Attention deficit/hyperactivity disorder (ADHD) is a neurodevelopmental disorder characterised by age inappropriate levels of inattention and/or hyperactivity and impulsivity that lead to significant impairments in functioning.1
Clinical diagnosis of ADHD involves multimodal assessment, including a full clinical and psychosocial assessment, a detailed developmental, medical and psychiatric history, and careful consideration of other evidence, such as previous records, teacher and family reports, rating scales, and the person’s mental state.2, 3
A large body of research supports the temporary effectiveness of pharmacotherapy across the lifespan in improving both the core behavioural symptoms of ADHD, and related deficits in cognition, social skills, and familial relationships.2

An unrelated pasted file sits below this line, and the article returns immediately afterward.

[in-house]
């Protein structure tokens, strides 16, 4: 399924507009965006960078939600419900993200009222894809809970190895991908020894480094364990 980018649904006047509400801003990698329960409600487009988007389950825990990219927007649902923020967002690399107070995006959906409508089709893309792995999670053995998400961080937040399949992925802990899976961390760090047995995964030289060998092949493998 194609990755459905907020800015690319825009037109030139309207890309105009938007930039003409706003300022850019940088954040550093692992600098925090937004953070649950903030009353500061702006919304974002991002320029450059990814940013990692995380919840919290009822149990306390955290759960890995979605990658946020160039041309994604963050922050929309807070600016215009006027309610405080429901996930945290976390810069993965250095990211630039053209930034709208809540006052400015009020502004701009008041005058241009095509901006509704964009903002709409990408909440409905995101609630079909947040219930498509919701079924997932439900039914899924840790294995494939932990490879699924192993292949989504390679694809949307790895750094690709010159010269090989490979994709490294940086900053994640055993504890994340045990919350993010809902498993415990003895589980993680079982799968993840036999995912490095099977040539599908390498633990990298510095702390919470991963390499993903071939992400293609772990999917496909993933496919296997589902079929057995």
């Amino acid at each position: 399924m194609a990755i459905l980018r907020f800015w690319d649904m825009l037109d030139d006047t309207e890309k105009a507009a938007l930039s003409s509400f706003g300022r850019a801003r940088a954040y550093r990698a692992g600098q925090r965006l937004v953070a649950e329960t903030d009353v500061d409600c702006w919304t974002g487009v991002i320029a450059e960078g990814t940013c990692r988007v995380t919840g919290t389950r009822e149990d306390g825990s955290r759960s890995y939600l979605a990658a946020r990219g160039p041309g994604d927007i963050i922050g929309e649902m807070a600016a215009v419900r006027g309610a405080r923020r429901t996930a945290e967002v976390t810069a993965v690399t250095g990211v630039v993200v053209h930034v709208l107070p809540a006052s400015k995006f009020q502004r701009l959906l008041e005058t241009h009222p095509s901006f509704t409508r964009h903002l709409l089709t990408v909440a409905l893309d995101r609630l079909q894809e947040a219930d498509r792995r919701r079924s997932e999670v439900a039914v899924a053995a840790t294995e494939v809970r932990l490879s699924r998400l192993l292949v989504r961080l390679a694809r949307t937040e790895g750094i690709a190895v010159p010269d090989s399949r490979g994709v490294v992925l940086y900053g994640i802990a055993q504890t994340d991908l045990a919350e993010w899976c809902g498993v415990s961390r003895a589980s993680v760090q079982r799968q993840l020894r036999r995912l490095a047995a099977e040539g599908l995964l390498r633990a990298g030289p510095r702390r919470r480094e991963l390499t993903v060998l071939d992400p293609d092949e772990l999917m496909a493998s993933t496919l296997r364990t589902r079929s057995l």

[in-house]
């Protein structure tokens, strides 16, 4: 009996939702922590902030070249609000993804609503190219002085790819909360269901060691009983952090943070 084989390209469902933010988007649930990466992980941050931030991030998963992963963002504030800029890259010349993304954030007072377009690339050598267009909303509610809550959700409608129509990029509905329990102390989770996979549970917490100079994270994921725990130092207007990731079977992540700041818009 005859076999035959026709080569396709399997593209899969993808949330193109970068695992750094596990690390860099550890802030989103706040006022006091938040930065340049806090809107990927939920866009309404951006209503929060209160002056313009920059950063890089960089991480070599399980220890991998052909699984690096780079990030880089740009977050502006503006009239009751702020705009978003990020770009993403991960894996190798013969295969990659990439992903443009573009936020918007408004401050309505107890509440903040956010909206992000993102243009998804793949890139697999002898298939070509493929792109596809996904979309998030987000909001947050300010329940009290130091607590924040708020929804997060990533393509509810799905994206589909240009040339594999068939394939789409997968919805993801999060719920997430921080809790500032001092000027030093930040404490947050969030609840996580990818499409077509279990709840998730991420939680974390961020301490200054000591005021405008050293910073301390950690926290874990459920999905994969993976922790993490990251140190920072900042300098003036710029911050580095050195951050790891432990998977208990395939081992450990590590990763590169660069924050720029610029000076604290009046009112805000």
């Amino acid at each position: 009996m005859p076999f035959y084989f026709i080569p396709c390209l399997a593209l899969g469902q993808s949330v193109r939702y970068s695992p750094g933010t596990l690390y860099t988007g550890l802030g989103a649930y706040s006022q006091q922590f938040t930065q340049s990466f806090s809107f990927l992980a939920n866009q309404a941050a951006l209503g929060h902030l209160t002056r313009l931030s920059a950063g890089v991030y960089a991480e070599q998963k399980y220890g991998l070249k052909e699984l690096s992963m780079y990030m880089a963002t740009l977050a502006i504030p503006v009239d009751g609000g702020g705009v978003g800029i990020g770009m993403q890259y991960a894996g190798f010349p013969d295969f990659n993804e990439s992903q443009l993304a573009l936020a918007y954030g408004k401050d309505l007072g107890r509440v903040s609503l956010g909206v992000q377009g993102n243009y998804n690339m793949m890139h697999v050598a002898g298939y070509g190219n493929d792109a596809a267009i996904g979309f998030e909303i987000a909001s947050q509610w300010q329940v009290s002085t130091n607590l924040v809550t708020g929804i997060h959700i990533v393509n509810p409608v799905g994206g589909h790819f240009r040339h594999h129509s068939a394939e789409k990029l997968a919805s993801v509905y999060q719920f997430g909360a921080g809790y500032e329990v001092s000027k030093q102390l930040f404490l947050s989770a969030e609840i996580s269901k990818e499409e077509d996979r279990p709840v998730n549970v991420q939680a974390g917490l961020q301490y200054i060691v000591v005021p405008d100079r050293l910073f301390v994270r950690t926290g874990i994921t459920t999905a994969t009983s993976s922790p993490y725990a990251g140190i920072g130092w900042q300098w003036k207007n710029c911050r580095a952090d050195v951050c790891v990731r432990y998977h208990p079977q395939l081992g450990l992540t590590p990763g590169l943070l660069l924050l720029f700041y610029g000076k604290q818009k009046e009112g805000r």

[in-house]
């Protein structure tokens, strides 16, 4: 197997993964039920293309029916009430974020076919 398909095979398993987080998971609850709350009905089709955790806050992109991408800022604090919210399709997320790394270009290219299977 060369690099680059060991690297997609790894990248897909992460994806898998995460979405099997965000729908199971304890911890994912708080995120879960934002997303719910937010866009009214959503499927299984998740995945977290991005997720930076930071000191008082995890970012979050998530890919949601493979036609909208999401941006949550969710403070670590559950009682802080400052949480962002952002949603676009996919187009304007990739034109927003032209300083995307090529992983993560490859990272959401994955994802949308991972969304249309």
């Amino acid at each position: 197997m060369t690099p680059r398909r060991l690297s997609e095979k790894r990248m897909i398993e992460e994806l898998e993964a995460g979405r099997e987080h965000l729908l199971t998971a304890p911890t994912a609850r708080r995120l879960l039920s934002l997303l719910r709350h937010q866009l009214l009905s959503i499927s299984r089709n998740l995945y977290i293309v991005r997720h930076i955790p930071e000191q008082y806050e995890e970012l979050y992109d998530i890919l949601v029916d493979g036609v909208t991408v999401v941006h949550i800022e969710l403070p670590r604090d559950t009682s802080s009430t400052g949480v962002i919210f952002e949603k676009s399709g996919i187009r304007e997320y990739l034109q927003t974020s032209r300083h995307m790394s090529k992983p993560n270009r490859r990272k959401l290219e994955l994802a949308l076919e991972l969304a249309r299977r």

A combination of pharmacotherapy and psychological interventions however is considered optimal treatment, being more effective than pharmacotherapy alone.4 A multidisciplinary model of care is also recommended, typically consisting of a paediatrician and/or psychiatrist, a psychologist, teachers, and any other practitioners that might be involved with addressing any associated specific learning difficulties. Effective psychological and behavioural interventions include specialised training for parents, classroom behavioural interventions and social skills training for children/adolescents, and cognitive-behavioural therapy for adults.4, 5
This practice guide provides an overview of ADHD including aetiology and prevalence, information on contemporary assessment, and evidence-based treatments for ADHD in children and adults.